California Court Forbids Zip Code Queries

Class action lawyers are targeting Tiffany & Co. and a
host of other retailers after the California Supreme Court ruled that asking
for customer zip codes violates a state law governing credit cards.

Class action lawyers Jeffrey Krinsk of Finkelstein &
Krinsk told
Reuters
his firm recently filed a class action suit against Tiffany &
Co. over its zip code policy. Suits have also been suits filed against 20 other
retailers, including Target, Walmart, and Victoria’s Secret, the news agency
said.

The move comes after the California
Supreme Court ruled in
Pineda v. Williams-Sonoma Stores
that requesting a customer’s zip code violates the state’s Song-Beverly Credit Card
Act.

The case was filed in June 2008 by California resident Jessica Pineda, who bought an item
at Williams-Sonoma, and was subsequently asked her zip code by the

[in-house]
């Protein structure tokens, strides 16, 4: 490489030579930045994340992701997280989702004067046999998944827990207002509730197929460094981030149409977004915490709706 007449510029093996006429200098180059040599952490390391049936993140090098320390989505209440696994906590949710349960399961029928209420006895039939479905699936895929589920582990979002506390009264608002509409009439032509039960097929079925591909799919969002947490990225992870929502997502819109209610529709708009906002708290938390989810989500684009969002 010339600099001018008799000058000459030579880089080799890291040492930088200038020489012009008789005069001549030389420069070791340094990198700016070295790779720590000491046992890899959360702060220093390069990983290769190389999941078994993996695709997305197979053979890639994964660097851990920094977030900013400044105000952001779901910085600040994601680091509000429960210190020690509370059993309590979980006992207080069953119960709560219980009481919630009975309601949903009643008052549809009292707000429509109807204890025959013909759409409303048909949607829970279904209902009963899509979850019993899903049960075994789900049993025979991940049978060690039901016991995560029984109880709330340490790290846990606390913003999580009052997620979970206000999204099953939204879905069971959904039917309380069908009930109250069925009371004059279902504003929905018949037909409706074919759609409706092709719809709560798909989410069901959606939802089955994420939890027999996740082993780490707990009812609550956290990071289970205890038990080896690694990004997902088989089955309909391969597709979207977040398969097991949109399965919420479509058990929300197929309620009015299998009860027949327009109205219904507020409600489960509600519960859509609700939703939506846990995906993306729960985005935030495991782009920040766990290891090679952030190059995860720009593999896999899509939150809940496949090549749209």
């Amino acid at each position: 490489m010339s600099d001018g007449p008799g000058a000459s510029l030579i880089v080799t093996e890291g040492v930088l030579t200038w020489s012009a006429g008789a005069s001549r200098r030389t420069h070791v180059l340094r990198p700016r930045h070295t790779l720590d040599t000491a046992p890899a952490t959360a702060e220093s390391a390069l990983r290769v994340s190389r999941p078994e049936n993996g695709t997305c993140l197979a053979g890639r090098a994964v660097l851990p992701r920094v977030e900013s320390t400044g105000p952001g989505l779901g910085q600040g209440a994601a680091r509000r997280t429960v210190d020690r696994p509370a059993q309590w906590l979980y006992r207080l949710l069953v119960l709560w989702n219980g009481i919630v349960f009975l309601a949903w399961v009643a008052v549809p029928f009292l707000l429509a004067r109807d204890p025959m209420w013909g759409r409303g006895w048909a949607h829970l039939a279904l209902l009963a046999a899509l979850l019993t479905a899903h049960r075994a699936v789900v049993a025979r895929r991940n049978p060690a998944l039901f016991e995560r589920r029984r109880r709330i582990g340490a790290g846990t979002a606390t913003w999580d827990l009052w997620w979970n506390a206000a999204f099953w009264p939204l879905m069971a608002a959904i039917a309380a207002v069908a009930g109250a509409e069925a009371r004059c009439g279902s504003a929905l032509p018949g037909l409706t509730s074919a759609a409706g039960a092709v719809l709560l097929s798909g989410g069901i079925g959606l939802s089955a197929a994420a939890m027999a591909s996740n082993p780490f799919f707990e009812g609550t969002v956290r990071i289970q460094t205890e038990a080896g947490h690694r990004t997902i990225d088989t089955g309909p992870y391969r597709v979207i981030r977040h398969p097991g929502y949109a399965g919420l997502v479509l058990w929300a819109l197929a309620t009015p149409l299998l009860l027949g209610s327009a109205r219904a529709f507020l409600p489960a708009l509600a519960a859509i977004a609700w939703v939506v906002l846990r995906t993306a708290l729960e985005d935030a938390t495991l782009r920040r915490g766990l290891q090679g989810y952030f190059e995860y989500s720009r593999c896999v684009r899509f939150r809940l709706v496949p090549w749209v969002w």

cashier. “Believing she was required to provide the requested
information to complete the transaction, plaintiff provided it,” the court
wrote.

According to the court, Williams-Sonoma used computer
software to match the plaintiff’s name and zip code with her previously
undisclosed address, providing the retailer information for its database. That
database is then used to market products and is sold to other businesses, the
court said.

The Supreme Court
concluded that zip codes constitute “personal identification
information” and noted the law forbids inquiring for such information.

This decision overturns a previous decision in favor of
Williams-Sonoma by a California Court of Appeals.